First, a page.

[Back]   [Comments]  [Print]


Mahamad Rodzi Abdul Ghani




Mahamad Rodzi Abdul Ghani


The Jakarta Post,Jak



India keeps high palm oil tariff despite RI protes
The Jakarta Post - Mar 21 6:36 PM - India will maintain its higher importduty on crude palm oil (CPO) despite complaints from Indonesia, IndonesianMinister of Agriculture Anton Apriyantono said on Monday.

Anton was in New Delhi last week where he met with his Indian counterpart.

"India says that the decision is final as it is aimed at protecting localmanufacturers of edible oils," said Anton on Monday.However, India promised to review the import duty periodically in responseto global CPO price fluctuations, Anton said, adding that India wascommitted to maintaining the level of its CPO imports from Indonesia.

Anton met with India's agriculture minister, commerce and industryminister, and finance minister on the sidelines of last week's ministerialmeeting in New Delhi of the G20 -- a group of developing countries set upto defend the interests of the developing world at the World TradeOrganization.

The Indian government recently raised its CPO import duty from 65 percentto 80 percent to protect its farmers who grow soybeans and sunflowers,which yield edible oil that is a substitute for CPO.

This was followed by a move to increase India's import duty on olein, aCPO derivative product, from 75 percent to 90 percent.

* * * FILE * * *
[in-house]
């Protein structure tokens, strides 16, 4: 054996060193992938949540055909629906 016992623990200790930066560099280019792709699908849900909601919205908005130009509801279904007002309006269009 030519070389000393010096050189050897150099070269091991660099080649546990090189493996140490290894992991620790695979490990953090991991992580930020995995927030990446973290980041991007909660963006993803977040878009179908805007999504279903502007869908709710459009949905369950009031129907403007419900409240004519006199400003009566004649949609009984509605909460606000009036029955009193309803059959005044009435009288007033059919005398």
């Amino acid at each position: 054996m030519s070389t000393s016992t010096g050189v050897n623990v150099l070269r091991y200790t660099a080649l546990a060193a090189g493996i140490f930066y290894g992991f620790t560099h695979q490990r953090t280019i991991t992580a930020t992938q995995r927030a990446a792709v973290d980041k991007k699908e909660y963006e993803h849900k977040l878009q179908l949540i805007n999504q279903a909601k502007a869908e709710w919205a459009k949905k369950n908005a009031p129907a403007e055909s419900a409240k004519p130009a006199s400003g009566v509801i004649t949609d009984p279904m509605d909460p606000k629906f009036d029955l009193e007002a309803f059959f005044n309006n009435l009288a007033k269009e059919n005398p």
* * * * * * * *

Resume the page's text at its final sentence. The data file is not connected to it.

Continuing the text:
Indonesia is the world's second largest exporter after Malaysia of palmoil -- a raw material for, among other things, cooking oil, soaps anddetergents.

Output from the two countries is expected to make up about 85 percent ofthis year's global palm oil production.

Before India moved to raise the import duty on CPO, Indonesia had hoped toincrease its palm oil exports to the country.

Earlier, Indonesian Palm Oil Producers Association chairman Derom Bangunsaid the association expected to increase CPO exports to India to 1.2million tons this year from last year's 960,000 tons.

Local palm oil industries suggested the move by India could benefitMalaysia, which exports more palm oil derivatives than crude palm oil --the complete opposite of Indonesia.

However, minister Anton denied this was true, saying that crude palm oildominated Malaysia's palm oil exports to India last year, making up almost64 percent of the exports, compared to Indonesia's 73 percent.

"There is not much of a difference," he said quoting data from the Indianfinance ministry.

In total, Indonesian CPO imports account for about two thirds of India'stotal CPO imports, with Malaysia supplying the rest.

During his meetings in New Delhi last week, Anton said he proposed acooperation in building CPO depots in several Indian states to boost CPOexports to the country.

India has yet to respond to the offer. India however, has offered bothIndonesia and Malaysia the chance to hold bilateral preferential tradetalks -- something India has done with Thailand, Malaysia and Singapore.

Anton said the offer would be forwarded to Minister of Trade Mari E.Pangestu for consideration.